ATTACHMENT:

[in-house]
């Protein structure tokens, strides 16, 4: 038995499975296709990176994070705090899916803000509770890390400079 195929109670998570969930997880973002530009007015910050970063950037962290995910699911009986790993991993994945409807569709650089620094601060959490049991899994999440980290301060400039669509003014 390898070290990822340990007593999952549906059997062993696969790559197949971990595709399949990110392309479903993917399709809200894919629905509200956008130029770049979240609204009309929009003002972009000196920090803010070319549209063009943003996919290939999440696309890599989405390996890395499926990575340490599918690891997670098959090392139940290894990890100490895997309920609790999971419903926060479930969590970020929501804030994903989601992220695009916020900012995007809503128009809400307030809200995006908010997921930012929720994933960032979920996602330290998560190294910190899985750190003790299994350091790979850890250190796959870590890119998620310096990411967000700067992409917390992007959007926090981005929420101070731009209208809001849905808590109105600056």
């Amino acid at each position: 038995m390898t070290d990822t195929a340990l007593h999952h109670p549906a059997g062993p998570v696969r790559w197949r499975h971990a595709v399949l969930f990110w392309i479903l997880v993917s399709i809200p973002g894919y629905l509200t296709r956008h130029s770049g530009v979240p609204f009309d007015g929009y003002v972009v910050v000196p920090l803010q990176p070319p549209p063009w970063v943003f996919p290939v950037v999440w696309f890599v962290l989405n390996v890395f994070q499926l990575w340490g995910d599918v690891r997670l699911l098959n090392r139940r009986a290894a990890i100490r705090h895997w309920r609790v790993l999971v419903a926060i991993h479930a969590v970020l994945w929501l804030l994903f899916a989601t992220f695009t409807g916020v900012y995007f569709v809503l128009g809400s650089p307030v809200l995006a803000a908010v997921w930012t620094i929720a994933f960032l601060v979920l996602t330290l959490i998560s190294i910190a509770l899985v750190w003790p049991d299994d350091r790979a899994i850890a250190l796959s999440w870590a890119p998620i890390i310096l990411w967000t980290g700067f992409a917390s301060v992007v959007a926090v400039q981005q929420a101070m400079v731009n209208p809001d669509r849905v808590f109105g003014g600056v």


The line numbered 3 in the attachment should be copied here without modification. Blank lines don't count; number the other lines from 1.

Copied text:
């Amino acid at each position: 038995m390898t070290d990822t195929a340990l007593h999952h109670p549906a059997g062993p998570v696969r790559w197949r499975h971990a595709v399949l969930f990110w392309i479903l997880v993917s399709i809200p973002g894919y629905l509200t296709r956008h130029s770049g530009v979240p609204f009309d007015g929009y003002v972009v910050v000196p920090l803010q990176p070319p549209p063009w970063v943003f996919p290939v950037v999440w696309f890599v962290l989405n390996v890395f994070q499926l990575w340490g995910d599918v690891r997670l699911l098959n090392r139940r009986a290894a990890i100490r705090h895997w309920r609790v790993l999971v419903a926060i991993h479930a969590v970020l994945w929501l804030l994903f899916a989601t992220f695009t409807g916020v900012y995007f569709v809503l128009g809400s650089p307030v809200l995006a803000a908010v997921w930012t620094i929720a994933f960032l601060v979920l996602t330290l959490i998560s190294i910190a509770l899985v750190w003790p049991d299994d350091r790979a899994i850890a250190l796959s999440w870590a890119p998620i890390i310096l990411w967000t980290g700067f992409a917390s301060v992007v959007a926090v400039q981005q929420a101070m400079v731009n209208p809001d669509r849905v808590f109105g003014g600056v």